BWW Review: FIVE LESBIANS EATING A QUICHE at Fantastic.Z is a Scrumptious Slice of Crazy

BWW Review: FIVE LESBIANS EATING A QUICHE at Fantastic.Z is a Scrumptious Slice of Crazy
The Ladies of FIVE LESBIANS EATING A
QUICHE
dig in. Photo credit: Alex Garland

The women of Five Lesbians Eating a Quiche attack the play with smiles, sugarcoated sarcasm, and thinly veiled sensuality. There is a not a rotten egg in the bunch. The ensemble frolics its way through the silliness straight into the absurd. Laughs abounds, loves smolder, and you'll never look at quiche quite the same way again.

The play by Evan Linder and Andrew Hobgood is set in 1956 Middle America. The ladies are the officers of the Susan B. Anthony Society for the Sisters of Gertrude Stein, and it is the morning of the annual quiche breakfast. You are pulled into the action as all audience members receive a nametag of a society member to wear throughout the show. A few will be called on, and one audience member will be thoroughly chastised as part of the show. While you are not required to do anything, you also can't escape all eyes turning to you. It's a bit like being on a roller coaster and deciding midway that you want to get off. Like it or not, your best choice is just to ride it out.

The ladies of the society are serious about their quiche. They have strict rules that are expressed in their motto: "No Men, No Meat, All Manners." The meeting begins with all the usual excitement of a big event dappled with bit clever bits to let us get to know each character. While the set up is entertaining, at a certain point you start to wonder if something will ever happen. Luckily that is exactly when the show surges forward with the plot. A nuclear bomb as been dropped, and the society ladies are now safely ensconced in their meeting hall which the safety officer has cleverly transformed into a fallout shelter. Safe but trapped, the stress leads them to bare their souls and share their secrets. The once unlikely story has now become full-on nonsense in a most enjoyable way. The layers of craziness build on each other until the climax which caused the audience to bust out in full on belly laughs.

The cast is tight; a well-knit group that works together the same way that the separate ingredients blend together to make a perfect quiche. While the entire cast jumps into the absurdity with both feet, Jane Martin (Vern Schultz) is on a different level. She seemed to have been timed warped straight from 1956 rather than someone playing a woman from 1956. There was something familiar, both comforting and unsettling, in her performance. Alexandra Stevens (Ginny) provided the other standout performance. A newcomer on the scene, Stevens gave a full-bodied portrayal of the eager to please Ginny. Her comedic chops lifted the show in such a way that made me not mind when her English accent took a temporary hiatus. The other cast members, Jana Gueck (Wren), Jessica Severance (Dale), and Jessica Stepka (Lulie) provide a strong framework to support the craziness of the show.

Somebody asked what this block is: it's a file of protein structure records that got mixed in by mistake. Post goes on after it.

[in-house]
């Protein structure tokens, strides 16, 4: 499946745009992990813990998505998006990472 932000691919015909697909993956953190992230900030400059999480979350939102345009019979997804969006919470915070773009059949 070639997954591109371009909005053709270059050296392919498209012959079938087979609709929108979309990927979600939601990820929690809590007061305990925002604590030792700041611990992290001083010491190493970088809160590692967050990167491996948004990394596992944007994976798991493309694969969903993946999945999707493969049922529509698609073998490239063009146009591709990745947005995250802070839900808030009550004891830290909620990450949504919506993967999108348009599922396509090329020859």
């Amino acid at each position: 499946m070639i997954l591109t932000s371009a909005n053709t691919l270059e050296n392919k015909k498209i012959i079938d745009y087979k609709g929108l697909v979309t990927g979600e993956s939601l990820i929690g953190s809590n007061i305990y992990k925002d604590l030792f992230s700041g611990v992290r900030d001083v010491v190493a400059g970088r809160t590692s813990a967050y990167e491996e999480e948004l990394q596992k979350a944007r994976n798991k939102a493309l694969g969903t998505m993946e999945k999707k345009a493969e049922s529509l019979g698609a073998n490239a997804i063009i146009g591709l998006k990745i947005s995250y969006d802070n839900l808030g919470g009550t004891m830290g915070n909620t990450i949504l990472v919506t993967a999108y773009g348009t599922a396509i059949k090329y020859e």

The outlandishness of the show is made even funnier because it is juxtaposed on the proper manners and decorum of the 1950s. The costumes by Amy Baldwin and Assistant Costumer Patrick J. Lucey-Conklin are simply wonderful. The tailored bodices and full skirts affected not only the appearance of the actors but also the way they moved. The colors were fresh. The hair was coiffed, and Wren's glasses were to die for. The look was unified and extremely well done.

The show is primed to entertain. If you come with the right mindset and a flexible funny bone, you are sure to have a good time. A purchase from the bar will only help you to make the journey to High Camp with these lovely ladies. Fantastic Z has chosen another winner for their line-up, but I can't help but wonder what magic might have been lost by not choosing a woman to direct this all-female show about sisterhood. As the audience exited, there were smiles all around, but even our amusement could not match the fun that the five cast members had on stage. I have a feeling that the most fun way to view this show might be from the inside.

FIVE LESBIANS EATING A QUICHE performs at Fantastic.Z Theatre at Ballard Underground through June 2nd. For tickets or information: www.fantasticz.org

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From This Author Kelly Flynt

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